Sensitivity analysis was performed to confirm the robustness of the model, to identify threshold values when the adalimumab strategy yielded more QALYs than the dose escalating strategy, and to determine the threshold value where the ICER favoured the dose escalation strategy. The most important model parameters that influenced the QALYs were the initial response rate of dose escalation from 5 to 10 mg/kg and the remission rate at 1 year among initial responders to dose escalation. The initial response rate incorporated the probability of initially responding to dose escalation and the probability of discontinuing the drug because of an adverse event; both probabilities were based on the results of the crossover arm of 5 to 10 mg/kg in ACCENT 1.2, 15 Although the initial response rate for infliximab could be reasonably estimated from the literature, the 1-year remission rate following dose escalation was less clear. In the model, we utilized the 1-year remission (39%) and response (14%) rates reported in ACCENT 1 for the patients randomized to 10 mg/kg. Similarly, 59% of the patients who crossed-over from 5 to 10 mg/kg in ACCENT 1 completed the trial on medication; however, the proportion in remission vs. response was not reported and most patients were on the higher dose for 6 or less months and thus lower 1-year remission and response rates were probable.15 A recent single-centre study reported that 76% of patients who underwent dose intensification (dose escalation to 10 mg/kg, dose interval reduction or both) were still on infliximab at the end of the study period.24 Nonetheless, when we modelled a 1-year remission rate of 80%, in the sensitivity analysis, the ICER was still >$150 000.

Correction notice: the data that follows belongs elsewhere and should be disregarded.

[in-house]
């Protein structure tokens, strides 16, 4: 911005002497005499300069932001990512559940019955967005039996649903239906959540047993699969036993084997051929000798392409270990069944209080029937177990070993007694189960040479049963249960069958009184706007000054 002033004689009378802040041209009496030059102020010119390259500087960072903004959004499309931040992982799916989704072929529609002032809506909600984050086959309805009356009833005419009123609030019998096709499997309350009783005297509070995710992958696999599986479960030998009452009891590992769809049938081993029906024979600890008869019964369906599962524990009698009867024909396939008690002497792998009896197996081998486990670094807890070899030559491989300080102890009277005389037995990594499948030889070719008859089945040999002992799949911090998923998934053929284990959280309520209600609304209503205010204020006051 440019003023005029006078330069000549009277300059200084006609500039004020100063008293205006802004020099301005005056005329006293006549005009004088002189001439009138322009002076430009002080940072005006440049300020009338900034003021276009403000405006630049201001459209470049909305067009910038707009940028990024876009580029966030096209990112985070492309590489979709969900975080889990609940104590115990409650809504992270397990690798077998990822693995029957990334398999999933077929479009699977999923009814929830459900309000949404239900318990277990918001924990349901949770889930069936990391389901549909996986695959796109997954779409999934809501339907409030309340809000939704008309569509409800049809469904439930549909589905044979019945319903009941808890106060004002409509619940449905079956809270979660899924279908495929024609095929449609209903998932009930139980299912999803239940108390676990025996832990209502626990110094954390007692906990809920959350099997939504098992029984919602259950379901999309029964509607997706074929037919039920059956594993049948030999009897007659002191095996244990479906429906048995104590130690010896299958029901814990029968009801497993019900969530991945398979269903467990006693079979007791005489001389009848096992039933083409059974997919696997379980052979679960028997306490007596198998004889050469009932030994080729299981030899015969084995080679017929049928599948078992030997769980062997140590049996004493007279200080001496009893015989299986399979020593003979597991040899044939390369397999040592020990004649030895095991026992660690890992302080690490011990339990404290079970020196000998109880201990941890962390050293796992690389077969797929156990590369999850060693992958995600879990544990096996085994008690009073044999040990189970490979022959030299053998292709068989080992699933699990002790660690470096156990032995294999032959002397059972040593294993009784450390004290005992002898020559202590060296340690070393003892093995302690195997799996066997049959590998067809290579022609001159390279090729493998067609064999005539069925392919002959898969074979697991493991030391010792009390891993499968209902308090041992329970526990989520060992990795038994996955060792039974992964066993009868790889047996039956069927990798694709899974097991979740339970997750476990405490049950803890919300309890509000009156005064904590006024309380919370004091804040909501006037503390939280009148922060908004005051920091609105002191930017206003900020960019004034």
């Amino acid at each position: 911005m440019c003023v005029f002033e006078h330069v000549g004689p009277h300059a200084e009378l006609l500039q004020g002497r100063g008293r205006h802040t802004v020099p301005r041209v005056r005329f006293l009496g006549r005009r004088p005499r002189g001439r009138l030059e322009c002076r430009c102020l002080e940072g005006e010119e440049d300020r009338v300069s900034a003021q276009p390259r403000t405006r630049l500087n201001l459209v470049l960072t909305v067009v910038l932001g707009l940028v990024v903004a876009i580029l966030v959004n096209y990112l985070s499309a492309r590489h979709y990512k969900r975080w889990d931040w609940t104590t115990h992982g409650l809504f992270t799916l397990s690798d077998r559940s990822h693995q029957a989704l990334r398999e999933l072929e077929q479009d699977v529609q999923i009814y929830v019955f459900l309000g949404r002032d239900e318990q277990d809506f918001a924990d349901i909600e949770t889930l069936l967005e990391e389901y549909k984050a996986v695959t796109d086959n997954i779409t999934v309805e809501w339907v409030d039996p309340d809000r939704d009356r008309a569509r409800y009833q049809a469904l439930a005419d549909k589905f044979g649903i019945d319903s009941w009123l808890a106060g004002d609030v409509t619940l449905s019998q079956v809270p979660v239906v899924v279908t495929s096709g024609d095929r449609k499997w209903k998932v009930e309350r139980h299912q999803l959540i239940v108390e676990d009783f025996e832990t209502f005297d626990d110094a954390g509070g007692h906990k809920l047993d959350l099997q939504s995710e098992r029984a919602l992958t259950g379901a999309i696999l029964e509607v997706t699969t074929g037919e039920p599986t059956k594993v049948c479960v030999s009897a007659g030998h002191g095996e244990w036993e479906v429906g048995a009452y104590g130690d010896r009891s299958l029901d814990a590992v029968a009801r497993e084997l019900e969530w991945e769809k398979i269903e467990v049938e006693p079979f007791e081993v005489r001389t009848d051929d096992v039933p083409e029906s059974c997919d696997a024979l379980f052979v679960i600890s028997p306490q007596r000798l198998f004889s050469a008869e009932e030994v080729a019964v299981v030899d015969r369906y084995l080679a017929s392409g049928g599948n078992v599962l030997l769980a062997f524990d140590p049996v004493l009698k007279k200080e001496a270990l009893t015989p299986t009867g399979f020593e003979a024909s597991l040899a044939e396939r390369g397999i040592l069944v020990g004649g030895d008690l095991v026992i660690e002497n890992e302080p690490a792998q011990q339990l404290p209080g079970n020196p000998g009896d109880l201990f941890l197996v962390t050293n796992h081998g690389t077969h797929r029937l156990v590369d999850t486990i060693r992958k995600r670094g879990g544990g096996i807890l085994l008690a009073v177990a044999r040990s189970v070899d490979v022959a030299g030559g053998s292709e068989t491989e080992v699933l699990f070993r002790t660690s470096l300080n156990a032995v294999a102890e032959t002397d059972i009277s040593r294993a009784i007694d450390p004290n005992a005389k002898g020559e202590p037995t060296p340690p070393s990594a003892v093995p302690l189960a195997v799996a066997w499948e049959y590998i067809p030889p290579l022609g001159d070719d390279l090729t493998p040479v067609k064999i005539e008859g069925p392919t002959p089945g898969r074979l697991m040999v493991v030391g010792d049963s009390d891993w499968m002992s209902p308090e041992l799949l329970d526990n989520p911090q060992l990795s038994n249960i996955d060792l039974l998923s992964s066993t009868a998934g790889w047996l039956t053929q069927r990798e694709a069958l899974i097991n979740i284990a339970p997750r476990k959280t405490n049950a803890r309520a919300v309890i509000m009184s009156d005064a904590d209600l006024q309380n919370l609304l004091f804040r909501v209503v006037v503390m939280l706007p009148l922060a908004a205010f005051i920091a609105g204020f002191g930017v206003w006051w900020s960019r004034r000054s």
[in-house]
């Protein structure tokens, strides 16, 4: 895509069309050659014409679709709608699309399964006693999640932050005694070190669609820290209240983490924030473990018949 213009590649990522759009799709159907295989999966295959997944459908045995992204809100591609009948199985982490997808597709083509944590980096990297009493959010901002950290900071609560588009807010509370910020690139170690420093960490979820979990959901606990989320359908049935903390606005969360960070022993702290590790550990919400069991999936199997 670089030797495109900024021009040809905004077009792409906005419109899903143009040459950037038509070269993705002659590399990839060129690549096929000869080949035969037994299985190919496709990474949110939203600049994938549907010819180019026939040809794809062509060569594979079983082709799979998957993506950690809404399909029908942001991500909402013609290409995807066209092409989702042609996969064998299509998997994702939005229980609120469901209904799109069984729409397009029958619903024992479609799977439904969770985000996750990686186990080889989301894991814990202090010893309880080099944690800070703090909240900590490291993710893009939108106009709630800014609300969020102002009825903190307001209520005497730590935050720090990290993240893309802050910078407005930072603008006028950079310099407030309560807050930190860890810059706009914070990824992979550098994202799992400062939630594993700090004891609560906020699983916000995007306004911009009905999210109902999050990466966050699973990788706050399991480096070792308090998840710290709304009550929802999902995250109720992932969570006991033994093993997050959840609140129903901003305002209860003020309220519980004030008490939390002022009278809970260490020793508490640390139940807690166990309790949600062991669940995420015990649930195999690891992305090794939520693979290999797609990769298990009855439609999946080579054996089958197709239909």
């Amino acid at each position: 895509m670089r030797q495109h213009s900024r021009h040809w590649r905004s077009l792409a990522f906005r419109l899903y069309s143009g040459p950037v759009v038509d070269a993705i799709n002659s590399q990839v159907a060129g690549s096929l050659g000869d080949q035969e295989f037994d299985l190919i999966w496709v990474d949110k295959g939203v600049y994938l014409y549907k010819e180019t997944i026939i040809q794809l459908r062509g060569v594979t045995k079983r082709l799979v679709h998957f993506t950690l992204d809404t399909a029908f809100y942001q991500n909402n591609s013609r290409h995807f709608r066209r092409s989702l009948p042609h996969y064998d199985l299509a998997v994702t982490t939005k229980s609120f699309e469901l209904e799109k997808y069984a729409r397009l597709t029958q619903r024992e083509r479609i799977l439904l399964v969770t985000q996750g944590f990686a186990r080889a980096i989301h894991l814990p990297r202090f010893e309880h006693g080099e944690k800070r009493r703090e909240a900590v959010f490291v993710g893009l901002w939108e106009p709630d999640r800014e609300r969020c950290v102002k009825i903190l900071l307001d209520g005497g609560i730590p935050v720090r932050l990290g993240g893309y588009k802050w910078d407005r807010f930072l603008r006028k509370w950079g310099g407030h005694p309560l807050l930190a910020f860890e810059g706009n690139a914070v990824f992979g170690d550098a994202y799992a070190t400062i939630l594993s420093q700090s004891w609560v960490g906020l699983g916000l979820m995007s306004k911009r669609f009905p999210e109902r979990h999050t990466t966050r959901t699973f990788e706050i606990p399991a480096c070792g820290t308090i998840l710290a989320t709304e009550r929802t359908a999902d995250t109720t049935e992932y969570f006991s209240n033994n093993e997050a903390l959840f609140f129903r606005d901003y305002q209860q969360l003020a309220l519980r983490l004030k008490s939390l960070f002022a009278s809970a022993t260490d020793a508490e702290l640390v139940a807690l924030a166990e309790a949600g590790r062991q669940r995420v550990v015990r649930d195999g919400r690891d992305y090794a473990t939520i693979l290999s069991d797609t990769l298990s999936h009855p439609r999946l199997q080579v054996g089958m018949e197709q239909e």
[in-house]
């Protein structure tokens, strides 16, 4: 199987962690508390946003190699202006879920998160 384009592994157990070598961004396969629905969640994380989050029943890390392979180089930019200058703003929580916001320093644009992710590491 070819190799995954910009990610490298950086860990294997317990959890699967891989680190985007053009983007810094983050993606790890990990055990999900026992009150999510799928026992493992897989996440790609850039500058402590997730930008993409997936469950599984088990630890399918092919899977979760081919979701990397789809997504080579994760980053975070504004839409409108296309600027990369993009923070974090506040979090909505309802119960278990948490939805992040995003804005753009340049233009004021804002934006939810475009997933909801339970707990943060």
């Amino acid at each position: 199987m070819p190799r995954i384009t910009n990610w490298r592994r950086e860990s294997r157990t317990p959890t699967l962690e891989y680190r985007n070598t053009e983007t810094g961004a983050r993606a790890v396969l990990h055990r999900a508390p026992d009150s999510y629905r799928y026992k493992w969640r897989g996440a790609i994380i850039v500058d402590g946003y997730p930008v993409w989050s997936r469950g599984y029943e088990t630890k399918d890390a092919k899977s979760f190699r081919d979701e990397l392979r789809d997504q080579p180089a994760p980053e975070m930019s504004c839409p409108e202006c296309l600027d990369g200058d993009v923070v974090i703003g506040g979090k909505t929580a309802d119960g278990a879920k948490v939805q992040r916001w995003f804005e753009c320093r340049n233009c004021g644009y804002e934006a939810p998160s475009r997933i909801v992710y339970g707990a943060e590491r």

The only model parameter estimates that had a meaningful impact on the ICER in the sensitivity analysis were adalimumab mortality rate and the cost of the drugs. Only when the mortality rate of adalimumab exceeded an unrealistic value of 27%, did the ICER drop below $80 000/QALY. Ultimately, the cost of infliximab and that of adalimumab were the most important parameters in the model. If the price of adalimumab was doubled, the ICER approached $100 000/QALY, and the infliximab strategy was dominant when the price was nearly tripled. The cost of infliximab was based on the average wholesale price of the drug to treat a 70 kg patient at a dose of 10 mg/kg and the additional charges for the infusion, but did not include indirect costs such as loss of work during an infusion. The ICER was near $80 000/QALY, when the estimated cost of infliximab was reduced by 1/3, and when the value was halved, the infliximab dose escalating strategy was dominant.

Average wholesale prices were used to estimate the cost of adalimumab and infliximab.19 However, the charged price of infliximab is typically not the actual price paid. Ollendorf and Lidsky31 estimated that US health plans on average paid 1/3 of the price charged for infliximab. The actual price paid for infliximab and adalimumab will differ based on the setting as different payers negotiate different prices. It was not possible to estimate a standardized cost for the drugs throughout the US and thus we chose to use the average wholesale price. We created a two-way sensitivity analysis that varied the cost of both drugs from $0 to the 2006 average wholesale price. This analysis allows payers to determine which strategy is cost-effective by plotting the actual cost they pay for each drug; alternatively, the graph could be used to negotiate a price that a payer would be willing to pay for either infliximab or adalimumab in patients who have failed to respond to a dose of 5 mg/kg.